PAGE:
This book reprints an interview with late Church of Satan founder Anton LaVey by author/musician Michael Moynihan (Lords of Chaos, Blood Axis) and Dr. Stephen Flowers's essay "The Secret of the Gothick God of Darkness." Only Robert Mason's article on the "Ahriman Consciousness" seems strangely out of place; it reads more like a vaguely Christianized version of David Icke's conspiracy theories than the work of a practicing magician.

Be advised this is not a "spellbook" as such; a few articles give practical advice for starting points and point the way to further study, but the book as a whole is an exhibit, not a seminar. But it's a very well-assembled and stimulating exhibit; read it to learn, evaluate, and be inspired.
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By A Customer on December 24, 2003
Format: Paperback
Intuition drove me to buy this book: I've always been skeptical about anything containing the words "magick" and "occult", as western propaganda is effective at doing its work, and they still aren't words I would use if I wrote a book on the topics deployed in the Book of Lies.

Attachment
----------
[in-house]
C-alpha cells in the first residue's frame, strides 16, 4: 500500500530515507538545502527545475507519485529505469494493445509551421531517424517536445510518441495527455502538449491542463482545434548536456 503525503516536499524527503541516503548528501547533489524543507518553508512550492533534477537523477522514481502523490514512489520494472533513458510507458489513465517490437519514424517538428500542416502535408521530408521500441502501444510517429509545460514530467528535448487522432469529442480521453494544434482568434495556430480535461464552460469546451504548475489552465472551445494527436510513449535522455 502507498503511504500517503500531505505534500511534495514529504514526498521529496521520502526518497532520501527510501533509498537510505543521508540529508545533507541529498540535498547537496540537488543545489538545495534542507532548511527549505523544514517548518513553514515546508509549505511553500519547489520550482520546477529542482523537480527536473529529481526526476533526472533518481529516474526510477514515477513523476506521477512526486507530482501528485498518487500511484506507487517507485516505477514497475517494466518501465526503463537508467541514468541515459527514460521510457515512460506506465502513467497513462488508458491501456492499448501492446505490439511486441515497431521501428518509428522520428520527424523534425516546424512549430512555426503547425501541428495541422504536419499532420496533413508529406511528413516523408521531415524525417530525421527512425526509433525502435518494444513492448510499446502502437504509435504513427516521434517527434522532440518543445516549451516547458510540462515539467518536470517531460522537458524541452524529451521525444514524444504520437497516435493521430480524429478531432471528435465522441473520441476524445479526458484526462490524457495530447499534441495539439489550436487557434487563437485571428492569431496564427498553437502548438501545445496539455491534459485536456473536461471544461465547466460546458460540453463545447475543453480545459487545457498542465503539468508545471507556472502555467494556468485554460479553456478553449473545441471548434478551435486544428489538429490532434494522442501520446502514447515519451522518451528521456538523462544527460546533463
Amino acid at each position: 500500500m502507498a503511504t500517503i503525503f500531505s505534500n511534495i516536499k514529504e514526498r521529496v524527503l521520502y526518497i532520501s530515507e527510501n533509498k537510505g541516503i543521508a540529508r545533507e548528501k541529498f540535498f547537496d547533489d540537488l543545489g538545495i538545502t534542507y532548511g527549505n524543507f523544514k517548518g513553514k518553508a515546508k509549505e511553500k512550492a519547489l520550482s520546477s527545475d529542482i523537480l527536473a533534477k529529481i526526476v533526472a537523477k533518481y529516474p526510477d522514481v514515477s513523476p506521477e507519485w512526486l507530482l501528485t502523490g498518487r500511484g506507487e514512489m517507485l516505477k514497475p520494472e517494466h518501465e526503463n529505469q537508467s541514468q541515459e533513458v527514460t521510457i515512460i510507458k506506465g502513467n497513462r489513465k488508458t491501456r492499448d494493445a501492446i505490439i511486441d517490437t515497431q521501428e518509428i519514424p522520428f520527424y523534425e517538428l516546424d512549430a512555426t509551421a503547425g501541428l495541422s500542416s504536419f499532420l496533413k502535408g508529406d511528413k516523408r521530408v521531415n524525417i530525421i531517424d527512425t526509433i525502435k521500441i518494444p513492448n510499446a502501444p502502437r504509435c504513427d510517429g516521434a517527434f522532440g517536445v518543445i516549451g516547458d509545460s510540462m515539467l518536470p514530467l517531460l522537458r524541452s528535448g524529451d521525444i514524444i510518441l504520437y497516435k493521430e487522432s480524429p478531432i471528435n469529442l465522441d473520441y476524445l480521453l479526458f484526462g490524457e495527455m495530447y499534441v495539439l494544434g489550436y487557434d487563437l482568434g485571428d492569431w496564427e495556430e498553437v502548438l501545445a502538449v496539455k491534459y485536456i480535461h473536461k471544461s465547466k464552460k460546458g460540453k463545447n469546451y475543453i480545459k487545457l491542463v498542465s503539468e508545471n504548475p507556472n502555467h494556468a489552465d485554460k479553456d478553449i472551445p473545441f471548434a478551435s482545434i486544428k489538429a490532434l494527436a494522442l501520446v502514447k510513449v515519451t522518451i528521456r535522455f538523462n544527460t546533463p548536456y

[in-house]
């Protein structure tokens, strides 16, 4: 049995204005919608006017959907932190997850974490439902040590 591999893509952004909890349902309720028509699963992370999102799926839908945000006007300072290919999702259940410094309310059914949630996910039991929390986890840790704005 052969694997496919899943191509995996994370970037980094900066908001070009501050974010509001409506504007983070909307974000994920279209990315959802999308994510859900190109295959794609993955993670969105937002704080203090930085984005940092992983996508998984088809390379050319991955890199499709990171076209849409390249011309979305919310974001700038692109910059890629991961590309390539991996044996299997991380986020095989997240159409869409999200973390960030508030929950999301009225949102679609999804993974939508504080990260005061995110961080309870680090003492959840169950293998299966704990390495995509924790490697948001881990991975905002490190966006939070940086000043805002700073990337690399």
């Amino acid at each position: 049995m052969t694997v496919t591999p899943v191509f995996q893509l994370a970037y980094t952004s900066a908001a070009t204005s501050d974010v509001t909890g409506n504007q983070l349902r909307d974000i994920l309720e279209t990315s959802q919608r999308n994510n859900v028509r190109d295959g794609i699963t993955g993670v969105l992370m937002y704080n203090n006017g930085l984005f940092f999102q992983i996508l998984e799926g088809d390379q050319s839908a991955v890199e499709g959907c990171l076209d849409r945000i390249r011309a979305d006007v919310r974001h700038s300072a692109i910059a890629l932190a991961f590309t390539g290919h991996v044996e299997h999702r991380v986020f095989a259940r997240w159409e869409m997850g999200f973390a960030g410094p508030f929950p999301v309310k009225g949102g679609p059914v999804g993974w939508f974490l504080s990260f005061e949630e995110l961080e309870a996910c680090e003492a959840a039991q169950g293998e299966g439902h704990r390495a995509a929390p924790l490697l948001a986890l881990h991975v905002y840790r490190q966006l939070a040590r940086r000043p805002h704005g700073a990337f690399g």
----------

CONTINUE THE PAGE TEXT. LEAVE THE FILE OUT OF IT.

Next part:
This book talks about philosophy, social change, drugs, history, mind and conscience, world abstraction,... I was gladly surprised by many of the articles, but I think the one which describes best what this book is about is "Are you illuminated?" by Phil Hine, which depicts the process in which westerners get near the edge of their own culture and begin a journey which penetrates deeper beyond the bounds of normal life and can initiate a process of self-destruction in our highly structured lives.
I used to think about Buddhism as a godless philosophy disguised as a religion; now I'll have to review my concepts on "western magick", and acknowledge the very reason why it is called "Occult".
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Format: Paperback
Because I consider it my duty to buy any book with the words "Magick" or "Occult" in the title, I picked this one up against my better judgement. On the whole, my initial fears were that this would be cartoonish, poorly written and obtuse. Even the name, cribbed from one of Aleister Crowley's works, worried me. That being said, I am very lucky that I purchased this book anyway.